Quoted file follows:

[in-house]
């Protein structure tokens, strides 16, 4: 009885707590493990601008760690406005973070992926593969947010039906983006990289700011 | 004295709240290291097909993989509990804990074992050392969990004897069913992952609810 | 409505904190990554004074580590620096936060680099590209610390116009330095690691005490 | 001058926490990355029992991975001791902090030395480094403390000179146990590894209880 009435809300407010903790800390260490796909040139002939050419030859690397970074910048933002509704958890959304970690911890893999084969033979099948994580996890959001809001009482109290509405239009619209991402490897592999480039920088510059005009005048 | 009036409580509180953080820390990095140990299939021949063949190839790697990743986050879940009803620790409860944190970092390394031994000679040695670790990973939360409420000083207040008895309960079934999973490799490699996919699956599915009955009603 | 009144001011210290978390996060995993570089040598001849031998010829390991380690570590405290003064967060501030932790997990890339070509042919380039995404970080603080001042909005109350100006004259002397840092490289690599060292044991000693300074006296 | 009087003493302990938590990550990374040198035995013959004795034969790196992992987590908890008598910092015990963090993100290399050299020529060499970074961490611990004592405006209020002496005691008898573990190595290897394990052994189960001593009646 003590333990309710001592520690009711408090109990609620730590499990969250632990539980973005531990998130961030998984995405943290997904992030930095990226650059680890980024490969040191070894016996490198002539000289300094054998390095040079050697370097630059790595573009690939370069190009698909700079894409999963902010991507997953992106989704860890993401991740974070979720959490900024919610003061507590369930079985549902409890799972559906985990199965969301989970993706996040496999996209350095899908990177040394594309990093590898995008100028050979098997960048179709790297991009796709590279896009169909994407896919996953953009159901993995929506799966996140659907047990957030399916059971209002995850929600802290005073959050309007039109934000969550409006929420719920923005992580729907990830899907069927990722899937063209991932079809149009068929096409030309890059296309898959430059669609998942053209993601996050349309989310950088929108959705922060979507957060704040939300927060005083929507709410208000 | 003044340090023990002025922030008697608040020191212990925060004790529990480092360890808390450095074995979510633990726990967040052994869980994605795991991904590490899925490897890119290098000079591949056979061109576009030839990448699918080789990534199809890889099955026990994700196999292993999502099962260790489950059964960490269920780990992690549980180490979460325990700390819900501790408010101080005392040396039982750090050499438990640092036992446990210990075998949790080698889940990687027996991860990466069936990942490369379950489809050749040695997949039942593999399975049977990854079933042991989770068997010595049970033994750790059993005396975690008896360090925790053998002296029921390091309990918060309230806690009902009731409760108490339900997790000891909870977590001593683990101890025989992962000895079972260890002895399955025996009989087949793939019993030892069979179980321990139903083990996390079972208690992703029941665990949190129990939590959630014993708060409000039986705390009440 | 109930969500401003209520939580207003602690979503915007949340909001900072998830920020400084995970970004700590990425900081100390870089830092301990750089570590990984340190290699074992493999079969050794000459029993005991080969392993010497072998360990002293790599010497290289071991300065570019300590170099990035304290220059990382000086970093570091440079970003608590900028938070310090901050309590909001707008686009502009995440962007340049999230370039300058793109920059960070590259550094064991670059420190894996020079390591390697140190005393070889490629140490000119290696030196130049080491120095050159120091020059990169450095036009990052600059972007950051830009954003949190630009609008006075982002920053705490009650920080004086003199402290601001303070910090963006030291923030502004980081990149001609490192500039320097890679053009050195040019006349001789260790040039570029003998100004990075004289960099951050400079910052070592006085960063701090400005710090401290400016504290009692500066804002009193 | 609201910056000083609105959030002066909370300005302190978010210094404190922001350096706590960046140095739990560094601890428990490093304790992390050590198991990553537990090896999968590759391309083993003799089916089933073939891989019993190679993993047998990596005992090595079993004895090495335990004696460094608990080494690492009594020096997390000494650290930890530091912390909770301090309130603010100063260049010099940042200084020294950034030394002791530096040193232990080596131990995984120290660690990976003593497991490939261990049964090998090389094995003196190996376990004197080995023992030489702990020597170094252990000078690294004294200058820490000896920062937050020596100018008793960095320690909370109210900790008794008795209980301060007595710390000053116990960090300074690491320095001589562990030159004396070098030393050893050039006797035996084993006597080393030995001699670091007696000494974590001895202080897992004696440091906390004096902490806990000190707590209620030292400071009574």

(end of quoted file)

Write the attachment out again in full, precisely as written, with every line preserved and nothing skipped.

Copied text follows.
[in-house]
């Protein structure tokens, strides 16, 4: 009885707590493990601008760690406005973070992926593969947010039906983006990289700011 | 004295709240290291097909993989509990804990074992050392969990004897069913992952609810 | 409505904190990554004074580590620096936060680099590209610390116009330095690691005490 | 001058926490990355029992991975001791902090030395480094403390000179146990590894209880 009435809300407010903790800390260490796909040139002939050419030859690397970074910048933002509704958890959304970690911890893999084969033979099948994580996890959001809001009482109290509405239009619209991402490897592999480039920088510059005009005048 | 009036409580509180953080820390990095140990299939021949063949190839790697990743986050879940009803620790409860944190970092390394031994000679040695670790990973939360409420000083207040008895309960079934999973490799490699996919699956599915009955009603 | 009144001011210290978390996060995993570089040598001849031998010829390991380690570590405290003064967060501030932790997990890339070509042919380039995404970080603080001042909005109350100006004259002397840092490289690599060292044991000693300074006296 | 009087003493302990938590990550990374040198035995013959004795034969790196992992987590908890008598910092015990963090993100290399050299020529060499970074961490611990004592405006209020002496005691008898573990190595290897394990052994189960001593009646 003590333990309710001592520690009711408090109990609620730590499990969250632990539980973005531990998130961030998984995405943290997904992030930095990226650059680890980024490969040191070894016996490198002539000289300094054998390095040079050697370097630059790595573009690939370069190009698909700079894409999963902010991507997953992106989704860890993401991740974070979720959490900024919610003061507590369930079985549902409890799972559906985990199965969301989970993706996040496999996209350095899908990177040394594309990093590898995008100028050979098997960048179709790297991009796709590279896009169909994407896919996953953009159901993995929506799966996140659907047990957030399916059971209002995850929600802290005073959050309007039109934000969550409006929420719920923005992580729907990830899907069927990722899937063209991932079809149009068929096409030309890059296309898959430059669609998942053209993601996050349309989310950088929108959705922060979507957060704040939300927060005083929507709410208000 | 003044340090023990002025922030008697608040020191212990925060004790529990480092360890808390450095074995979510633990726990967040052994869980994605795991991904590490899925490897890119290098000079591949056979061109576009030839990448699918080789990534199809890889099955026990994700196999292993999502099962260790489950059964960490269920780990992690549980180490979460325990700390819900501790408010101080005392040396039982750090050499438990640092036992446990210990075998949790080698889940990687027996991860990466069936990942490369379950489809050749040695997949039942593999399975049977990854079933042991989770068997010595049970033994750790059993005396975690008896360090925790053998002296029921390091309990918060309230806690009902009731409760108490339900997790000891909870977590001593683990101890025989992962000895079972260890002895399955025996009989087949793939019993030892069979179980321990139903083990996390079972208690992703029941665990949190129990939590959630014993708060409000039986705390009440 | 109930969500401003209520939580207003602690979503915007949340909001900072998830920020400084995970970004700590990425900081100390870089830092301990750089570590990984340190290699074992493999079969050794000459029993005991080969392993010497072998360990002293790599010497290289071991300065570019300590170099990035304290220059990382000086970093570091440079970003608590900028938070310090901050309590909001707008686009502009995440962007340049999230370039300058793109920059960070590259550094064991670059420190894996020079390591390697140190005393070889490629140490000119290696030196130049080491120095050159120091020059990169450095036009990052600059972007950051830009954003949190630009609008006075982002920053705490009650920080004086003199402290601001303070910090963006030291923030502004980081990149001609490192500039320097890679053009050195040019006349001789260790040039570029003998100004990075004289960099951050400079910052070592006085960063701090400005710090401290400016504290009692500066804002009193 | 609201910056000083609105959030002066909370300005302190978010210094404190922001350096706590960046140095739990560094601890428990490093304790992390050590198991990553537990090896999968590759391309083993003799089916089933073939891989019993190679993993047998990596005992090595079993004895090495335990004696460094608990080494690492009594020096997390000494650290930890530091912390909770301090309130603010100063260049010099940042200084020294950034030394002791530096040193232990080596131990995984120290660690990976003593497991490939261990049964090998090389094995003196190996376990004197080995023992030489702990020597170094252990000078690294004294200058820490000896920062937050020596100018008793960095320690909370109210900790008794008795209980301060007595710390000053116990960090300074690491320095001589562990030159004396070098030393050893050039006797035996084993006597080393030995001699670091007696000494974590001895202080897992004696440091906390004096902490806990000190707590209620030292400071009574």